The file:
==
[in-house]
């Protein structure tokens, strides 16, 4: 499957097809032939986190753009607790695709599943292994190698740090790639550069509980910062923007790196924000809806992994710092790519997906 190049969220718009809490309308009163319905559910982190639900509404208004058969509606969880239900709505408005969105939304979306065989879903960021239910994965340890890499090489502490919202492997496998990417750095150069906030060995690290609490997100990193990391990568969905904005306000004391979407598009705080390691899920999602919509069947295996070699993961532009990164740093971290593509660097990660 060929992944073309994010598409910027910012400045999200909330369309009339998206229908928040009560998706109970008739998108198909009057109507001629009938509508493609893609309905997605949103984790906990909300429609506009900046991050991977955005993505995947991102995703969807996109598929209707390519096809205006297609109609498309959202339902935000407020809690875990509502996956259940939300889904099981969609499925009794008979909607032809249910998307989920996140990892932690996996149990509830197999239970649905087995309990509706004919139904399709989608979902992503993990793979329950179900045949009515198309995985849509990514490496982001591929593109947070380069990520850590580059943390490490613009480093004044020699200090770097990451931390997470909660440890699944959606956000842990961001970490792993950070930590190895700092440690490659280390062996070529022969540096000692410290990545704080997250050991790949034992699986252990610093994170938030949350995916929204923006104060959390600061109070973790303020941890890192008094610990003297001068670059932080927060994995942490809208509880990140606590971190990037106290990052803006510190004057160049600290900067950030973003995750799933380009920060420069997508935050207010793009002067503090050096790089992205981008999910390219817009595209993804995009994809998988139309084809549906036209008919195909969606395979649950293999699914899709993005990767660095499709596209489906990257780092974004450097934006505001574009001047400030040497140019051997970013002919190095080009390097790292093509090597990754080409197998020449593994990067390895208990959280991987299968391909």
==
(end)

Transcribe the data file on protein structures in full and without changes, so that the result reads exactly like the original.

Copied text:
[in-house]
């Protein structure tokens, strides 16, 4: 499957097809032939986190753009607790695709599943292994190698740090790639550069509980910062923007790196924000809806992994710092790519997906 190049969220718009809490309308009163319905559910982190639900509404208004058969509606969880239900709505408005969105939304979306065989879903960021239910994965340890890499090489502490919202492997496998990417750095150069906030060995690290609490997100990193990391990568969905904005306000004391979407598009705080390691899920999602919509069947295996070699993961532009990164740093971290593509660097990660 060929992944073309994010598409910027910012400045999200909330369309009339998206229908928040009560998706109970008739998108198909009057109507001629009938509508493609893609309905997605949103984790906990909300429609506009900046991050991977955005993505995947991102995703969807996109598929209707390519096809205006297609109609498309959202339902935000407020809690875990509502996956259940939300889904099981969609499925009794008979909607032809249910998307989920996140990892932690996996149990509830197999239970649905087995309990509706004919139904399709989608979902992503993990793979329950179900045949009515198309995985849509990514490496982001591929593109947070380069990520850590580059943390490490613009480093004044020699200090770097990451931390997470909660440890699944959606956000842990961001970490792993950070930590190895700092440690490659280390062996070529022969540096000692410290990545704080997250050991790949034992699986252990610093994170938030949350995916929204923006104060959390600061109070973790303020941890890192008094610990003297001068670059932080927060994995942490809208509880990140606590971190990037106290990052803006510190004057160049600290900067950030973003995750799933380009920060420069997508935050207010793009002067503090050096790089992205981008999910390219817009595209993804995009994809998988139309084809549906036209008919195909969606395979649950293999699914899709993005990767660095499709596209489906990257780092974004450097934006505001574009001047400030040497140019051997970013002919190095080009390097790292093509090597990754080409197998020449593994990067390895208990959280991987299968391909």